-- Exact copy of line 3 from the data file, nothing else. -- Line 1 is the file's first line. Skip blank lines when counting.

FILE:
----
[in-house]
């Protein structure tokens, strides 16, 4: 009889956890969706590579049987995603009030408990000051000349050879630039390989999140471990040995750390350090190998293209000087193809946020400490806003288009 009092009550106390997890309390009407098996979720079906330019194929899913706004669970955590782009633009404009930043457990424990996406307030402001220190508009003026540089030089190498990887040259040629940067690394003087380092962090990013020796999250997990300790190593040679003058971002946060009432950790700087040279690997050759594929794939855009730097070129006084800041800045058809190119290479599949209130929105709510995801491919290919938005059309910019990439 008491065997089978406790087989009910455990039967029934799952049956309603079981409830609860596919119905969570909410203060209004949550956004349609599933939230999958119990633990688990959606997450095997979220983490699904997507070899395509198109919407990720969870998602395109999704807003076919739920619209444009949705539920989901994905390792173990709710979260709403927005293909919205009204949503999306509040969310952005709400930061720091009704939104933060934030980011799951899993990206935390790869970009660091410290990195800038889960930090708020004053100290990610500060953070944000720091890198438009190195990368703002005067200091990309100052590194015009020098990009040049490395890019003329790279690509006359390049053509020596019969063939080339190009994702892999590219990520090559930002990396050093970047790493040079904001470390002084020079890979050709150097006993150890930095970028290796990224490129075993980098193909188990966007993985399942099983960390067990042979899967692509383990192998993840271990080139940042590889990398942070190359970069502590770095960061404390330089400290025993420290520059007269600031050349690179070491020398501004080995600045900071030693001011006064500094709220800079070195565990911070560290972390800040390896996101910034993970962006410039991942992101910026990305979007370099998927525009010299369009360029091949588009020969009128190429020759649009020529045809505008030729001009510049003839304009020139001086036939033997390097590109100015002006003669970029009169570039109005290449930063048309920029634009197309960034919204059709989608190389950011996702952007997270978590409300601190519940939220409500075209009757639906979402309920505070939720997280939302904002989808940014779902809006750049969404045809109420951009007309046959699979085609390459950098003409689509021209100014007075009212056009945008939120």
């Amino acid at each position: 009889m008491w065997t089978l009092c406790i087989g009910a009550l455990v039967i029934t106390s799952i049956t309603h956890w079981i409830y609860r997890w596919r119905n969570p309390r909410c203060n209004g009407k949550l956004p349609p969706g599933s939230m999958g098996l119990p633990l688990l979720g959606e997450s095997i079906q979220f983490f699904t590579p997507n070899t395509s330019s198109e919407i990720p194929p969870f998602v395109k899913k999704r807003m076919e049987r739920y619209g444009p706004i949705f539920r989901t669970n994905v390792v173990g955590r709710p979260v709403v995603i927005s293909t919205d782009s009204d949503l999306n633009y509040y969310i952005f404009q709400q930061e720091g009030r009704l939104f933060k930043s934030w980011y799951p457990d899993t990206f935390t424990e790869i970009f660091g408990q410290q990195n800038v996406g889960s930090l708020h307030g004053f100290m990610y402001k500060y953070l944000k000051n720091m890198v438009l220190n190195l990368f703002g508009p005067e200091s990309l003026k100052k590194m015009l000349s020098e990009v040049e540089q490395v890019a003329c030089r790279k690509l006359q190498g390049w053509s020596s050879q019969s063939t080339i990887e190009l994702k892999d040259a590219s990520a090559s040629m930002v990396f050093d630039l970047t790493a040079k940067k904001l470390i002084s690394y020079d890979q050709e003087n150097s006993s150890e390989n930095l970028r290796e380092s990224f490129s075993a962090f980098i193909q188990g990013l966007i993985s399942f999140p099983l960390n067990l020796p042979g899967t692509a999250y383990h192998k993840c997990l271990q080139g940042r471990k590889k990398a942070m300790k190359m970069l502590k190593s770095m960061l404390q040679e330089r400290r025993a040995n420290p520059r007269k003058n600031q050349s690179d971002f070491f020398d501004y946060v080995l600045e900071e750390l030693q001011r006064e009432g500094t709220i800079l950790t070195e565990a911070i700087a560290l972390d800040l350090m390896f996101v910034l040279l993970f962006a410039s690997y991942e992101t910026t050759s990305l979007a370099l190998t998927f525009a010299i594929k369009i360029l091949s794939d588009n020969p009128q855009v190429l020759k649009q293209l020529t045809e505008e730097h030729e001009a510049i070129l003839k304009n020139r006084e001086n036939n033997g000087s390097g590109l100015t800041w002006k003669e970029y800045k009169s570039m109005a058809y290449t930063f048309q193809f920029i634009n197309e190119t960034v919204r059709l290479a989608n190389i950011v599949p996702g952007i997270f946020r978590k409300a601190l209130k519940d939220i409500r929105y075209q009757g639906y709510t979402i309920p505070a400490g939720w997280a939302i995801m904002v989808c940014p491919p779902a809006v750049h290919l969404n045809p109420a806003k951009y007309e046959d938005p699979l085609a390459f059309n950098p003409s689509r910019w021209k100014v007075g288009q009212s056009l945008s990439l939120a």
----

């Amino acid at each position: 009889m008491w065997t089978l009092c406790i087989g009910a009550l455990v039967i029934t106390s799952i049956t309603h956890w079981i409830y609860r997890w596919r119905n969570p309390r909410c203060n209004g009407k949550l956004p349609p969706g599933s939230m999958g098996l119990p633990l688990l979720g959606e997450s095997i079906q979220f983490f699904t590579p997507n070899t395509s330019s198109e919407i990720p194929p969870f998602v395109k899913k999704r807003m076919e049987r739920y619209g444009p706004i949705f539920r989901t669970n994905v390792v173990g955590r709710p979260v709403v995603i927005s293909t919205d782009s009204d949503l999306n633009y509040y969310i952005f404009q709400q930061e720091g009030r009704l939104f933060k930043s934030w980011y799951p457990d899993t990206f935390t424990e790869i970009f660091g408990q410290q990195n800038v996406g889960s930090l708020h307030g004053f100290m990610y402001k500060y953070l944000k000051n720091m890198v438009l220190n190195l990368f703002g508009p005067e200091s990309l003026k100052k590194m015009l000349s020098e990009v040049e540089q490395v890019a003329c030089r790279k690509l006359q190498g390049w053509s020596s050879q019969s063939t080339i990887e190009l994702k892999d040259a590219s990520a090559s040629m930002v990396f050093d630039l970047t790493a040079k940067k904001l470390i002084s690394y020079d890979q050709e003087n150097s006993s150890e390989n930095l970028r290796e380092s990224f490129s075993a962090f980098i193909q188990g990013l966007i993985s399942f999140p099983l960390n067990l020796p042979g899967t692509a999250y383990h192998k993840c997990l271990q080139g940042r471990k590889k990398a942070m300790k190359m970069l502590k190593s770095m960061l404390q040679e330089r400290r025993a040995n420290p520059r007269k003058n600031q050349s690179d971002f070491f020398d501004y946060v080995l600045e900071e750390l030693q001011r006064e009432g500094t709220i800079l950790t070195e565990a911070i700087a560290l972390d800040l350090m390896f996101v910034l040279l993970f962006a410039s690997y991942e992101t910026t050759s990305l979007a370099l190998t998927f525009a010299i594929k369009i360029l091949s794939d588009n020969p009128q855009v190429l020759k649009q293209l020529t045809e505008e730097h030729e001009a510049i070129l003839k304009n020139r006084e001086n036939n033997g000087s390097g590109l100015t800041w002006k003669e970029y800045k009169s570039m109005a058809y290449t930063f048309q193809f920029i634009n197309e190119t960034v919204r059709l290479a989608n190389i950011v599949p996702g952007i997270f946020r978590k409300a601190l209130k519940d939220i409500r929105y075209q009757g639906y709510t979402i309920p505070a400490g939720w997280a939302i995801m904002v989808c940014p491919p779902a809006v750049h290919l969404n045809p109420a806003k951009y007309e046959d938005p699979l085609a390459f059309n950098p003409s689509r910019w021209k100014v007075g288009q009212s056009l945008s990439l939120a």